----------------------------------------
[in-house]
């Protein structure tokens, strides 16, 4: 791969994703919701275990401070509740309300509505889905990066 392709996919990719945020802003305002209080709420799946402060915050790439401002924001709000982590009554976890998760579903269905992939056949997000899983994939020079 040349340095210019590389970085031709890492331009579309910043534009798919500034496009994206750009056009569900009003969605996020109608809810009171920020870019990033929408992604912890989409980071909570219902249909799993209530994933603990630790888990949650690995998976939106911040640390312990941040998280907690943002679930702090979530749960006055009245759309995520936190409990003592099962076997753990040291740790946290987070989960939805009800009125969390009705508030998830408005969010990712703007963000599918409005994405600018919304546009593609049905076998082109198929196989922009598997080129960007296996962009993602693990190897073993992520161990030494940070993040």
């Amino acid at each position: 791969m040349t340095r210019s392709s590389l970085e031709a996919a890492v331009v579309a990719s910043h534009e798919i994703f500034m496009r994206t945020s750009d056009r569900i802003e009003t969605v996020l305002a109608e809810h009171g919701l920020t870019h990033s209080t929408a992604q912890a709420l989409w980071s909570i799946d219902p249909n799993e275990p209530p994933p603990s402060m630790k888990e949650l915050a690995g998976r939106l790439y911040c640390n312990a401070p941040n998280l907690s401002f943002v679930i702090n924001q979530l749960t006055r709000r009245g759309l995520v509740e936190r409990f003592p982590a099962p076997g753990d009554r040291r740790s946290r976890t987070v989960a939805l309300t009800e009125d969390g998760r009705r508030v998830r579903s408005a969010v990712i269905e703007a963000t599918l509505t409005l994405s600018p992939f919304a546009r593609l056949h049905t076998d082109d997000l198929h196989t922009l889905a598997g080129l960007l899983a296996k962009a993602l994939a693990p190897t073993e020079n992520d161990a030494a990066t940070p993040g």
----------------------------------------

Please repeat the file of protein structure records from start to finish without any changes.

[in-house]
């Protein structure tokens, strides 16, 4: 791969994703919701275990401070509740309300509505889905990066 392709996919990719945020802003305002209080709420799946402060915050790439401002924001709000982590009554976890998760579903269905992939056949997000899983994939020079 040349340095210019590389970085031709890492331009579309910043534009798919500034496009994206750009056009569900009003969605996020109608809810009171920020870019990033929408992604912890989409980071909570219902249909799993209530994933603990630790888990949650690995998976939106911040640390312990941040998280907690943002679930702090979530749960006055009245759309995520936190409990003592099962076997753990040291740790946290987070989960939805009800009125969390009705508030998830408005969010990712703007963000599918409005994405600018919304546009593609049905076998082109198929196989922009598997080129960007296996962009993602693990190897073993992520161990030494940070993040």
């Amino acid at each position: 791969m040349t340095r210019s392709s590389l970085e031709a996919a890492v331009v579309a990719s910043h534009e798919i994703f500034m496009r994206t945020s750009d056009r569900i802003e009003t969605v996020l305002a109608e809810h009171g919701l920020t870019h990033s209080t929408a992604q912890a709420l989409w980071s909570i799946d219902p249909n799993e275990p209530p994933p603990s402060m630790k888990e949650l915050a690995g998976r939106l790439y911040c640390n312990a401070p941040n998280l907690s401002f943002v679930i702090n924001q979530l749960t006055r709000r009245g759309l995520v509740e936190r409990f003592p982590a099962p076997g753990d009554r040291r740790s946290r976890t987070v989960a939805l309300t009800e009125d969390g998760r009705r508030v998830r579903s408005a969010v990712i269905e703007a963000t599918l509505t409005l994405s600018p992939f919304a546009r593609l056949h049905t076998d082109d997000l198929h196989t922009l889905a598997g080129l960007l899983a296996k962009a993602l994939a693990p190897t073993e020079n992520d161990a030494a990066t940070p993040g």